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Jocelyn Paine

Dr. Dobb's Bloggers

The New Hacker's Dictionary

August 17, 2008

I want to introduce you to The New Hacker's Dictionary.

Here's what it has to say about one too-common problem of ageing programs:

balloonian variable /n./

[Commodore users; perh. a deliberate phonetic mangling of `boolean variable'?] Any variable that doesn't actually hold or control state, but must nevertheless be declared, checked, or set. A typical balloonian variable started out as a flag attached to some environment feature that either became obsolete or was planned but never implemented. Compatibility concerns (or politics attached to same) may require that such a flag be treated as though it were live.
Balloonian variables are one manifestation of:   

 bit rot /n./

Also bit decay. Hypothetical disease the existence of which has been deduced from the observation that unused programs or features will often stop working after sufficient time has passed, even if `nothing has changed'. The theory explains that bits decay as if they were radioactive. As time passes, the contents of a file or the code in a program will become increasingly garbled.

 There actually are physical processes that produce such effects (alpha particles generated by trace radionuclides in ceramic chip packages, for example, can change the contents of a computer memory unpredictably, and various kinds of subtle media failures can corrupt files in mass storage), but they are quite rare (and computers are built with error-detecting circuitry to compensate for them). The notion long favored among hackers that cosmic rays are among the causes of such events turns out to be a myth; see the cosmic rays entry for details.

The term software rot is almost synonymous. Software rot is the effect, bit rot the notional cause.

Other spurious physical phenomena include:

magic smoke /n./

 A substance trapped inside IC packages that enables them to function (also called `blue smoke'; this is similar to the archaic `phlogiston' hypothesis about combustion). Its existence is demonstrated by what happens when a chip burns up -- the magic smoke gets let out, so it doesn't work any more. See smoke test, let the smoke out.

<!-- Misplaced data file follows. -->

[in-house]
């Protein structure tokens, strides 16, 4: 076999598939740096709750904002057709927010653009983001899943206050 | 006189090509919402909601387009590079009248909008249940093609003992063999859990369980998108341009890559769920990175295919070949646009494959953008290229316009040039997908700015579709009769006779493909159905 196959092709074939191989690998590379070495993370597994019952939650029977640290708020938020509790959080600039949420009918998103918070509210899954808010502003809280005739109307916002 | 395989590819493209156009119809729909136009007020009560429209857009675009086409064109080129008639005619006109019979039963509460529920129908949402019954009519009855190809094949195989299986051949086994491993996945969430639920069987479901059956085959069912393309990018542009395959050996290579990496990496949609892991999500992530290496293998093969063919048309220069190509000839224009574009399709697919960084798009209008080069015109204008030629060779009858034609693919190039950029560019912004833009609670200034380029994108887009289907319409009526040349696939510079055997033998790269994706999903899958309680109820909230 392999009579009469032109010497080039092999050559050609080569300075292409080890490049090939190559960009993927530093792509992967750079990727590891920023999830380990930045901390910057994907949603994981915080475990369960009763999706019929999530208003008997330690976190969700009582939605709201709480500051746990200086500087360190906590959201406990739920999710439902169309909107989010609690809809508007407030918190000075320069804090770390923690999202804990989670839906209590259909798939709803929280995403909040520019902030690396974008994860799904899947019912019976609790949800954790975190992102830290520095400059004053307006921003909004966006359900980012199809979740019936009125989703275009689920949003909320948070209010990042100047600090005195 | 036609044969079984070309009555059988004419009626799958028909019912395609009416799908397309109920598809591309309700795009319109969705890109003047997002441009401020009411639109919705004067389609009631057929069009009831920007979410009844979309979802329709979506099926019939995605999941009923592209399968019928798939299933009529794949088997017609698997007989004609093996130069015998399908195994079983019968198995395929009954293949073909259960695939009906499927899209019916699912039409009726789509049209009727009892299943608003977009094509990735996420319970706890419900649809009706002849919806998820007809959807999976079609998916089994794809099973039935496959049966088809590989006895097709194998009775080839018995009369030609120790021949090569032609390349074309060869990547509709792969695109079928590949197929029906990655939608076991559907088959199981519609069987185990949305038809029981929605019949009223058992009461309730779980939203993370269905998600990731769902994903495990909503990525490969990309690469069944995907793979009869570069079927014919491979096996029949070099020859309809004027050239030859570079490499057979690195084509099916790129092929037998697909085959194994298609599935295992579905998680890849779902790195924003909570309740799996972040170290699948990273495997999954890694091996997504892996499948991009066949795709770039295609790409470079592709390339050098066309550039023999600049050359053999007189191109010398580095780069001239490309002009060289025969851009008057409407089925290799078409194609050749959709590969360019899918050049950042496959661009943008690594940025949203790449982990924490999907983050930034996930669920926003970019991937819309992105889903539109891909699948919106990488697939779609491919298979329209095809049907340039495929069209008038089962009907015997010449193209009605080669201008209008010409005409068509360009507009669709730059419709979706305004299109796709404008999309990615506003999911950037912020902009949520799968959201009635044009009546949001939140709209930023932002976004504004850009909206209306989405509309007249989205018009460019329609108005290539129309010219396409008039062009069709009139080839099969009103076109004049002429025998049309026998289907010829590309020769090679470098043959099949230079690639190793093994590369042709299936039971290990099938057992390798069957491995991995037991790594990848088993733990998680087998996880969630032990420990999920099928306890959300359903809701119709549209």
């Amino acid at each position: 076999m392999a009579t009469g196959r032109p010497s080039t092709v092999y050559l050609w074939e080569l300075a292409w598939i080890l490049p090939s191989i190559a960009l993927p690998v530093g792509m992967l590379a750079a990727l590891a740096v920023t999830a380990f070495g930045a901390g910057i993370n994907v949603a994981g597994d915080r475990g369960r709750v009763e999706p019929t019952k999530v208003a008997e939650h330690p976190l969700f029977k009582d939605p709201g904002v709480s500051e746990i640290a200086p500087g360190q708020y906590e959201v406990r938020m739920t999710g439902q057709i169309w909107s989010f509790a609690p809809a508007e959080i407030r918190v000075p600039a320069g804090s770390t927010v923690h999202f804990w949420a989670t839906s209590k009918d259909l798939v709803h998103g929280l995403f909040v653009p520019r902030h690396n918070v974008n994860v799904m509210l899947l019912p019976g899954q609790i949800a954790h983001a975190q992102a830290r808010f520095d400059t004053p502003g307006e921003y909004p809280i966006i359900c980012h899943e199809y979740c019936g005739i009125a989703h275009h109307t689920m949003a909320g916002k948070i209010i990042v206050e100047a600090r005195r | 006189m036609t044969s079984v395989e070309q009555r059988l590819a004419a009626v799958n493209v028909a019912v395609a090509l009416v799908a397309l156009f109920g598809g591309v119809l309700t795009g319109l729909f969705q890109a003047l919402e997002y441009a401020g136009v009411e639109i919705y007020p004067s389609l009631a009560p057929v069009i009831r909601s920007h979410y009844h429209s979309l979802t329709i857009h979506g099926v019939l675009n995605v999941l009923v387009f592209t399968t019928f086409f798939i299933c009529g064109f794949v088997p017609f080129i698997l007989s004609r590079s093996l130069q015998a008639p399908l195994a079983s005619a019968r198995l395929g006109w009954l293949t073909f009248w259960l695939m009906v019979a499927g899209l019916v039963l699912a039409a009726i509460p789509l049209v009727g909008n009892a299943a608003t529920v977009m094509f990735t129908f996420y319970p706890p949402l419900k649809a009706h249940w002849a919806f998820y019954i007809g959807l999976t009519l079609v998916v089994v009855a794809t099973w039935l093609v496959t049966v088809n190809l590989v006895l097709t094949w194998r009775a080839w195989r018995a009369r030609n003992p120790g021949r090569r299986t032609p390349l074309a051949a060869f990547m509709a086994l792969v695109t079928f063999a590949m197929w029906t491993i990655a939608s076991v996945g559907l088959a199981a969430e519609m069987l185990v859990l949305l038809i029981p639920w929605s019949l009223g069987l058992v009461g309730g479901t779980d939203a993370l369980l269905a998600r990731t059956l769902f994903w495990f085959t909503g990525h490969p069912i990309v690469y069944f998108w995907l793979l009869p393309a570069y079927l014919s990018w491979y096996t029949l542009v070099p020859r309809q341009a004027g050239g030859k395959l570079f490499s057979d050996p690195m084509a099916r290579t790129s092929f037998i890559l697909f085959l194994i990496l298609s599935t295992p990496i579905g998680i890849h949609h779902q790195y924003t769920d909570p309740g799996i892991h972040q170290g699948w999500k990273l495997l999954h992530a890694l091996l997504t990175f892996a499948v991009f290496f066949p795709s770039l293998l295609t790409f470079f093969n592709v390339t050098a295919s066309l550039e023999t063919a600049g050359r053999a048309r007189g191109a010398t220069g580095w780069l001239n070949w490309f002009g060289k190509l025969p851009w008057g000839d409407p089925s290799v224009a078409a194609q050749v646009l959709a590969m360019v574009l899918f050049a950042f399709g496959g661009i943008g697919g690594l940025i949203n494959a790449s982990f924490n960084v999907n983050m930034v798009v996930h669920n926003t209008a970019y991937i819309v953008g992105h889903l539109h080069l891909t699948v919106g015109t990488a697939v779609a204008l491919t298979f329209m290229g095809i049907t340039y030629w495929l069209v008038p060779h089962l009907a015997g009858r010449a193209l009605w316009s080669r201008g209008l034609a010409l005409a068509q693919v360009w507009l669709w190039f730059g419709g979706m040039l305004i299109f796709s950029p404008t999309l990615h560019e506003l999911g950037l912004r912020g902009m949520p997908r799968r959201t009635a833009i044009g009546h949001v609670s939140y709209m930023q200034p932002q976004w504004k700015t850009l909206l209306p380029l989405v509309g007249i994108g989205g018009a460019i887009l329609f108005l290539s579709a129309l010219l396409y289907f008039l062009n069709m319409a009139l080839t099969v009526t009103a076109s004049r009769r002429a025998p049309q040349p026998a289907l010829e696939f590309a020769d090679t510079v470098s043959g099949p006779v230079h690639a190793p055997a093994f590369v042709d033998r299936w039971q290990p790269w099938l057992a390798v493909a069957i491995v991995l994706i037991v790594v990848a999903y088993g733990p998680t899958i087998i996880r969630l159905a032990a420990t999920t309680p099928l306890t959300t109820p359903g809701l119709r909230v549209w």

Usenetter Jay Maynard tells the following story: "Once, while hacking on a dedicated Z80 system, I was testing code by blowing EPROMs and plugging them in the system, then seeing what happened. One time, I plugged one in backwards. I only discovered that after I realized that Intel didn't put power-on lights under the quartz windows on the tops of their EPROMs -- the die was glowing white-hot. Amazingly, the EPROM worked fine after I erased it, filled it full of zeros, then erased it again. For all I know, it's still in service. Of course, this is because the magic smoke didn't get let out." Compare the original phrasing of Murphy's Law.

Amongst the spurious physical measurements invented by Dictionary sources is the microLenat: a unit of bogosity named after AI researcher Douglas Lenat. Lenat is famous for his Automated Mathematician program AM and its successor Eurisko, and for the 24-year long project that aims to capture all common-sense knowledge as logical assertions, usable by any sufficiently advanced Artificial Intelligence, in the vast encyclopaedic knowledge-base called Cyc.

You can read the Dictionary's account of the microLenat's origins here. But I prefer an alternative history from Topher Cooper, mentioned in a Language Log posting, also about Bogosity:

The explanation that I received for naming the unit of bogosity after him [Lenat] was that he was someone who would generate more ideas in five minutes than most people do in a week — sort of a comp sci Robin Williams. Of course, nearly all of those ideas were completely bogus. Every once in a while, though, one of those ideas was a true gem. That still left him with more good ideas a week than most people.
After all, one can only admire Lenat's persistence with Cyc.

But returning to the B's, I very much enjoy Douglas Hofstadter's research into analogy. In an essay in his book Metamagical Themas, Hofstadter quotes a parody of German once popular amongst mainframe operators, which goes something like this:

ACHTUNG! ALLES LOOKENSPEEPERS!

Das computermachine ist nicht fuer gefingerpoken und mittengrabben. Ist easy schnappen der springenwerk, blowenfusen und poppencorken mit spitzensparken. Ist nicht fuer gewerken bei das dumpkopfen. Das rubbernecken sichtseeren keepen das cotten-pickenen hans in das pockets muss; relaxen und watchen das blinkenlichten.

And, Hofstadter asks, how would Germans parody English? We might change "s-" to "sch-" and glue "-en" endings to many words; surely German speakers wouldn't just change "sch-" to "s-" and knock the "-en"'s off their plurals? Here's an answer. It is from the same Dictionary entry — blinkenlights — as I took the fake-German warning.

ATTENTION @br

This room is fullfilled mit special electronische equippment. Fingergrabbing and pressing the cnoeppkes from the computers is allowed for die experts only! So all the "lefthanders" stay away and do not disturben the brainstorming von here working intelligencies. Otherwise you will be out thrown and kicked anderswhere! Also: please keep still and only watchen astaunished the blinkenlights.

 

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